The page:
Roger Sinclair
on "Viewing Brands as Assets"
reported by Sarah Banick

It's time for brands to be recognized as the assets, and in today's era of accounting reform, marketers have never had a better chance to increase their status in the boardroom.

CMOs need to make a financially literate argument that their initiatives improve the value of the brand, says Roger Sinclair, Ph.D, a leading expert on brand valuation and brand equity practice worldwide.

Dr. Sinclair is a visiting professor at the University of the Witwatersrand, South Africa's leading research institute, after a long career as both an academic and an advertising man. Through his own methodology, BrandMetrics, he has been involved in the valuation of more than 300 brands. He recently spoke at a ZIBSForum hosted by the Zyman Institute of Brand Science at Emory University.

Marketers have long remained reactive to more influential financial executives. All managers make the argument that their function improves the value of corporate property; but Sinclair believes that marketers too often expect executives to understand their position. Instead, marketers should promote their abilities in terms financial executives understand.

One of the largest hurdles marketers face is language, says Sinclair. "We are the guardians of an asset. What we do with marketing is to defend an asset. And the language of assets is the language of finance."

The latest accounting standards bring brand equity closer to the balance sheet. In July of 2001 the United States' Financial Accounting Standards Board issued FAS 141 which, among other things, specified that companies must recognize the component costs of acquired goodwill when a merger takes place.

"You must value intangible assets and account for them in the books as part of what you paid for that company," says Sinclair. "It's a massive move." Shortly thereafter rest of the world, led by the IASB (International Accounting Standards Board), followed suit.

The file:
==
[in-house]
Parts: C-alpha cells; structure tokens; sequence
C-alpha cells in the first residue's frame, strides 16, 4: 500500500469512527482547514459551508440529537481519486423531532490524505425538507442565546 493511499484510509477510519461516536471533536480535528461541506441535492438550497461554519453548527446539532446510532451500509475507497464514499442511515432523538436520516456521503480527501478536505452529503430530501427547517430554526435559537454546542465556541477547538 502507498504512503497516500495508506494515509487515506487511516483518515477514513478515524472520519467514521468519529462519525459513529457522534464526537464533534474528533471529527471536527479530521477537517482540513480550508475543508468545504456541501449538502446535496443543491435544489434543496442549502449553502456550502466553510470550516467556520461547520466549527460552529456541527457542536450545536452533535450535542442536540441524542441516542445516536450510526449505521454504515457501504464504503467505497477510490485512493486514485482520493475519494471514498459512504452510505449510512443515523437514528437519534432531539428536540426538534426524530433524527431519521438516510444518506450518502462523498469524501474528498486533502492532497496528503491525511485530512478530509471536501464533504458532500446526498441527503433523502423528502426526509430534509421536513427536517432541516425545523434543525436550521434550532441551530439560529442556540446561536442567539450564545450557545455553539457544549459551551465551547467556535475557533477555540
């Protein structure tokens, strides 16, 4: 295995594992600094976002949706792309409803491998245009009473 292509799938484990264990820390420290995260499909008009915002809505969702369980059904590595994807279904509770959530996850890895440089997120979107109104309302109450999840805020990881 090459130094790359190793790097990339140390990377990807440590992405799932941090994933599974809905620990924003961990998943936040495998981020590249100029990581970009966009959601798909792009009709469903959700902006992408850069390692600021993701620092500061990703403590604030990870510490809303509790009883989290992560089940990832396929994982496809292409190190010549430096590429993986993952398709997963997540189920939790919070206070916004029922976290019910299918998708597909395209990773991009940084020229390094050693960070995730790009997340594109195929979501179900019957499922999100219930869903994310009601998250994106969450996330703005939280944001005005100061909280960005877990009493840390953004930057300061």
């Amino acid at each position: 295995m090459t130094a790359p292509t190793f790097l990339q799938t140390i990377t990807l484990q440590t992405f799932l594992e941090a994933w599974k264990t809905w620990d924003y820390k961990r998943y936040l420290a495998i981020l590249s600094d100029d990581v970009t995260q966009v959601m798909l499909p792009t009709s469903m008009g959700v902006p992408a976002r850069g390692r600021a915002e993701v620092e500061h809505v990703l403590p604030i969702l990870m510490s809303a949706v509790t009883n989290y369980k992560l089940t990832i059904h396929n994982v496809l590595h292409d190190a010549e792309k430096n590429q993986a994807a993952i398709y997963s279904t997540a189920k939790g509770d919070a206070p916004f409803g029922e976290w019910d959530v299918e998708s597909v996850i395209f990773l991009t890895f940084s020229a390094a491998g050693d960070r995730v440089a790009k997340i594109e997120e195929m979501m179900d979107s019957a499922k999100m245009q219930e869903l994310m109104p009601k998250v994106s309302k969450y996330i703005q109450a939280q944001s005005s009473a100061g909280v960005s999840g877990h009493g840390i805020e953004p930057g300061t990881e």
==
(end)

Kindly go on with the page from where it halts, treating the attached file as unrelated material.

It's not just the accountants. Analysts, as well, are emphasizing the brand value. "We say that marketing creates the income and everything else is the cost. The income comes from customers, and why do you have customers? Because of brand equity," says Sinclair.

Even corporate governance recognizes the need for brand valuation. Both Sarbanes-Oxley and its British equivalent, Operating & Financial Review, now require companies to report non-financial indicators in the narrative part of the annual report.

"In many companies today, the brand represents shareholder value," says Sinclair. Especially in the U.S., a "litigious society," trademarks are protected as carefully as invested income.

But Sinclair believes the common metrics the financial community uses to evaluate brands as assets won't do. These include such approaches as historic cost, replacement cost, and income capitalization. Among intangible valuers, Relief from Royalty is the most popular, although Sinclair insists, "Relief from Royalty is highly suspect," due to the subjective nature of its assumptions.

As his doctoral thesis, Sinclair developed BrandMetrics. "The basic principles are that brands are long lived assets" they tend to appreciate in value over time, instead of depreciating like most other assets except for land. "They contribute to economic profit," he says. BrandMetrics uses customer based brand equity as the driver of value growth, and mediates brand profitability by categories and the economic environment.

Brandmetrics: the model

As part of their model, Sinclair and his colleagues isolate the brand portion of economic value. This is done by identifying an exhaustive list of possible resources, reducing these to core drivers of economic profit , and evaluating the interplay of brand equity with those resources. In more than 300 cases, the leading drivers of economic profit remain remarkably consistent, including supply chain management, brand name, control of costs, consistent production, brand loyalty, margin management, human resources, customer relations, and pricing.

The resulting portion of economic profit attributable to the brand's equity remains stable across industries, with more stable businesses such as energy companies at the low end (45 to 50 percent), and highly branded media titles at the high end (80-90 percent).

Sinclair's BrandMetrics provides marketers with a very real number to take to the board room: a brand value. The system also can be tweaked to project a brand value into the future; thereby helping marketers determine where and when to expand their efforts; similar to how financial investments control the value of an asset.

"A brand is a resource acquired by an enterprise which generates future economic benefits." says Sinclair. "It's an asset in the same way that a building is an asset or a machine is an asset."

He even has an answer for those who still refuse to accept his reasoning: "Have you heard of a company called Arthur Anderson?"

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